Writing Advice: How to Write Dialogue

1. Don’t Waste Your Reader’s Time

Dialogue is one of the most important elements to writing a story. Conversation between your characters can make or break a scene. Dialogue should never be to clunky or long-winded. Every line of dialogue needs to be presented with purpose. It needs to further your story or develop your characters. 

Don’t write scenes that lead to nowhere. Dialogue that dead ends without supporting your character’s attitudes or your plot alienates your reader. It is perfectly acceptable to write stupid shit so long as it goes with the tone of your story, but make sure it has a purpose. 

2. Keep Everyone in Character

Dialogue is often where writers tend to do most of their exposition and world explaining in order to avoid pesky info dumps in the narrative. Dialogue is there to support you and push you through to the next part of the story. 

However, any world explaining and exposition you have your characters spouting needs to be relevant to their whole “deal”. 

Don’t have someone randomly start talking about a part of your story you need explained if it doesn’t have something to do with the character explaining it. Keep all of your dialogue and talking points specific to your character’s personality so the lines don’t feel forced or out of place. Everything should run smoothly from one sentence to the next and it should be concise! 

3. Writing Dialects

Generally, showin’ the way people talk is frowned upon, but I say do whateva you want, sugah. If your character has a unique voice that is easily shown by writing things like “’lo” or “’ello” or “showin” or “sugah” then go for it. Don’t let your dreams be dreams.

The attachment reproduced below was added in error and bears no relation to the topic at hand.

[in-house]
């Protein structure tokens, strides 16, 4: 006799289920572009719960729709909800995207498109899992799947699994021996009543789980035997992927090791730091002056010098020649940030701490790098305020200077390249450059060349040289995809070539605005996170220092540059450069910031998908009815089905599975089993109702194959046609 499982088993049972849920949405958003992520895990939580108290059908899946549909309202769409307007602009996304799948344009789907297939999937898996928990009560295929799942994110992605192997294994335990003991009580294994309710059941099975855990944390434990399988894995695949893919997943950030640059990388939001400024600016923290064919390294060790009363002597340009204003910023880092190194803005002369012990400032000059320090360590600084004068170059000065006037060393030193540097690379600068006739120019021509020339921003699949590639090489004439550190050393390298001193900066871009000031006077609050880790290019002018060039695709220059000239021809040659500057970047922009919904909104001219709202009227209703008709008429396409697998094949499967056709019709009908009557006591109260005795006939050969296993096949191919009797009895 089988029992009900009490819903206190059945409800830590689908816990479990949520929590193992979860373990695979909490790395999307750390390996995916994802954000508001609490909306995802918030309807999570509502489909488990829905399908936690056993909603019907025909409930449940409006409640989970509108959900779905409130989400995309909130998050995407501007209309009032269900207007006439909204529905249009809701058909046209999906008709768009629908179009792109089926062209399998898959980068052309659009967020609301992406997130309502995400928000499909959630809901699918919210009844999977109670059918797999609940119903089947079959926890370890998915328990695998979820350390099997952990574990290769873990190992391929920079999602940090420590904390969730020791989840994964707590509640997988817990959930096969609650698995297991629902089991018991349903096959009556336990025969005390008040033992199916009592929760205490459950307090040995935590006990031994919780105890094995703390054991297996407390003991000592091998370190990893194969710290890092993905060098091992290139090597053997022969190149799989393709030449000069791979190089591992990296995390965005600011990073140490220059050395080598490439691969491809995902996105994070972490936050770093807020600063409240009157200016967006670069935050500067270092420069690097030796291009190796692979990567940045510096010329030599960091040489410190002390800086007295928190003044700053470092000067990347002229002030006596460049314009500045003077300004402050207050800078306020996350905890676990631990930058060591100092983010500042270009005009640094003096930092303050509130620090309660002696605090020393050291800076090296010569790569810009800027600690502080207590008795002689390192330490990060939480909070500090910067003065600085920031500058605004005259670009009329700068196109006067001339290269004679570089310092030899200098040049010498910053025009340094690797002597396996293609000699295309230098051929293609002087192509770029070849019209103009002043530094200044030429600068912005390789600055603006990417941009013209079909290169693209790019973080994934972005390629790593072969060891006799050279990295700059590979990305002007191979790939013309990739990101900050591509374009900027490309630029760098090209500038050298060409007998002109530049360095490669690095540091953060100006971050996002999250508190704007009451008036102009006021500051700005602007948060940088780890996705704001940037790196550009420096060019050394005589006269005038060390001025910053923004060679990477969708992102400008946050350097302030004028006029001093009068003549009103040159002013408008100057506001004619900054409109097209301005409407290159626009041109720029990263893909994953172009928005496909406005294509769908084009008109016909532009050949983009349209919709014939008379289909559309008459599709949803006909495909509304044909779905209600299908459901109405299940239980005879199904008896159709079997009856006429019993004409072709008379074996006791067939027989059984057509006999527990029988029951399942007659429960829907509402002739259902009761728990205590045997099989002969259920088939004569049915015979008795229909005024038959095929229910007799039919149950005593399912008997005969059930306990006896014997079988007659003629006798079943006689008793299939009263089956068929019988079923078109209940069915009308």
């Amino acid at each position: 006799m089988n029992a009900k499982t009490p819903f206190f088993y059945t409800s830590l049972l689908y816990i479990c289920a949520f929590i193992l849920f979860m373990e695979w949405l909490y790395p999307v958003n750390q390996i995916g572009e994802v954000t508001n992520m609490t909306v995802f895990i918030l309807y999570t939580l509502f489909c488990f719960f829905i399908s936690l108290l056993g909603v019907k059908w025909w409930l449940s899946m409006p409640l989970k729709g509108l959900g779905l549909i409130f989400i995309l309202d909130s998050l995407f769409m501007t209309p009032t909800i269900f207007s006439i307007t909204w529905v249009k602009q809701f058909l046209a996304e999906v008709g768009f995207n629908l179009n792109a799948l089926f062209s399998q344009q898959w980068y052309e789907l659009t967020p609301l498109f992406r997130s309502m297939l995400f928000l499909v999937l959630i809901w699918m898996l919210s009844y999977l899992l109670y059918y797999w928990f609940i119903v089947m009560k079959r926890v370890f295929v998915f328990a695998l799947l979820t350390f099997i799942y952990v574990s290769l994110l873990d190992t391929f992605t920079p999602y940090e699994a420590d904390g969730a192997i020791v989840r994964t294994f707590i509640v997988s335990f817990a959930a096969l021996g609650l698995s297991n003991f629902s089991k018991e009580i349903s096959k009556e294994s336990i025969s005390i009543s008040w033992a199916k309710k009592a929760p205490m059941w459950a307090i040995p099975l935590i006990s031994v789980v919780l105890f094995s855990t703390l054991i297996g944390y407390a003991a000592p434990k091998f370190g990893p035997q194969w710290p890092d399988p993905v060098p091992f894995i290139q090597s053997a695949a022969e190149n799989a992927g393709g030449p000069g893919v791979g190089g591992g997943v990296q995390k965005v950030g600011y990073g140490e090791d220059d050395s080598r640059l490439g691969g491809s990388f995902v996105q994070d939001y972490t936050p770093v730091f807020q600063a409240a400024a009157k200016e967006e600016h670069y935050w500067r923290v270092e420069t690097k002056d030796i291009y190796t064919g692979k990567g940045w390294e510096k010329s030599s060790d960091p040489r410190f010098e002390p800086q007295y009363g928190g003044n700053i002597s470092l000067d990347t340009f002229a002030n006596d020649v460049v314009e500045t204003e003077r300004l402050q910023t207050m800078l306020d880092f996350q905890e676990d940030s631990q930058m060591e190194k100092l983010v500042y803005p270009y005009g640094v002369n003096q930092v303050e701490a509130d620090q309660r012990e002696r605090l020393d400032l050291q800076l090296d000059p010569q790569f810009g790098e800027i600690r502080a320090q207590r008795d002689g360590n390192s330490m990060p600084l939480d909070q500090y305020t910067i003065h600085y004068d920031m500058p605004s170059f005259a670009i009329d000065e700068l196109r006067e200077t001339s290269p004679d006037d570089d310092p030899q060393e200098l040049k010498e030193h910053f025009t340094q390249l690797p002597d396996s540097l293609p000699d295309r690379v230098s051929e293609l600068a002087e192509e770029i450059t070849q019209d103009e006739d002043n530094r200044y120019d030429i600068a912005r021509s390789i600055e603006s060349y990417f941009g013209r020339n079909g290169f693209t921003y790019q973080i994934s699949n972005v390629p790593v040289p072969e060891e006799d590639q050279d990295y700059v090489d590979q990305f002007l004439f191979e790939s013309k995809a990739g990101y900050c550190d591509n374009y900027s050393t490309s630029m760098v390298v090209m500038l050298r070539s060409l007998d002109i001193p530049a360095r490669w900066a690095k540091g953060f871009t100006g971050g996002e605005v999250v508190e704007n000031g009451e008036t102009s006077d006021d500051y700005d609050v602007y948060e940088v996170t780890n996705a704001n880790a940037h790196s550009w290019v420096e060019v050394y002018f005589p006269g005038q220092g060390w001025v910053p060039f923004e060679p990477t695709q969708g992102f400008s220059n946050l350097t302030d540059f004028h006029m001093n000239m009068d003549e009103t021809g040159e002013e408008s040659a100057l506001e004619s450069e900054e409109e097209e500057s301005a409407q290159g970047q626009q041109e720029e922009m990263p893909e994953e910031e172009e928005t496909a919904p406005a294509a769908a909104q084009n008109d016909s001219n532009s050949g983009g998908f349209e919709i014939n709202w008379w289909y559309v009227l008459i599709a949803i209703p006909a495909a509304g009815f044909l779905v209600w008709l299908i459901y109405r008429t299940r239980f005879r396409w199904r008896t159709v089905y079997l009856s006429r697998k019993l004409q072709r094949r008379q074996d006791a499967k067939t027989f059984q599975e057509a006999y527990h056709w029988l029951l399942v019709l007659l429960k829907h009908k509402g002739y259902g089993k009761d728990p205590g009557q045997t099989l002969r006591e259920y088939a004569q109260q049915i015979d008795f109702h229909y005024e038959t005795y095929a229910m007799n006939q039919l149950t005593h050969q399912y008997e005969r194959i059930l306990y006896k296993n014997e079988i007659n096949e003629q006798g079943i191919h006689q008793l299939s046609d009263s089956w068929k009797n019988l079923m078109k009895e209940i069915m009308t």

However, avoid things that would confuse your reader like m’no’gonnah or other weird apostrophe laded words that could drag them out of the story. Unless your character is Scottish or Australian. Then strange slang and apostrophes abound. Do whatever you need to do to get your dialogue on paper. 

But for the love of god please don’t be racist. 

4. The “Said” Conundrum

A lot of my writing friends swear up and down that you should only use “said” or “asked” while writing dialogue. And that you should avoid using “whispered” or “exclaimed” or “ejaculated” (okay this one you shouldn’t use. I’m watching you J.K Rowling), but I disagree.

Write what feels comfortable for you, but don’t be afraid to use “said” where you can, just not TOO often. I get myself in hot water with my editor over this a lot.

Using words like “whispered” or “exclaimed” or “growled” can bring more depth to a scene. Especially if you’re trying to keep it simple and avoid unnecessary description (like trying to figure out how to explain someone was talking softly by writing “she said in a whisper” or trying to explain how someone is growling or hissing by “she said with a growl” or “she said with a hiss”). 

The point is, write it however you want and fix it later :).

5. Dialogue Should Tell a Story

Dialogue is an important part of your story. It should be able to move the scene on it’s own. If you take out all your words and descriptions, does your dialogue propel the scene forward? Does it tell people more about your characters or your world? Does it offer insight? 

If not then you need to start over. Dialogue scenes are supposed to be dynamic, insightful, funny, maybe even flirty without making people groan or roll their eyes (unless it’s a pun). 

Read your dialogue out loud, have other people read it out loud. If there are any parts you tune out or skip or think are too long, cut them shorter. It anything makes you put your head in your hands and sigh, make it better. 

And as always, keep being creative every single day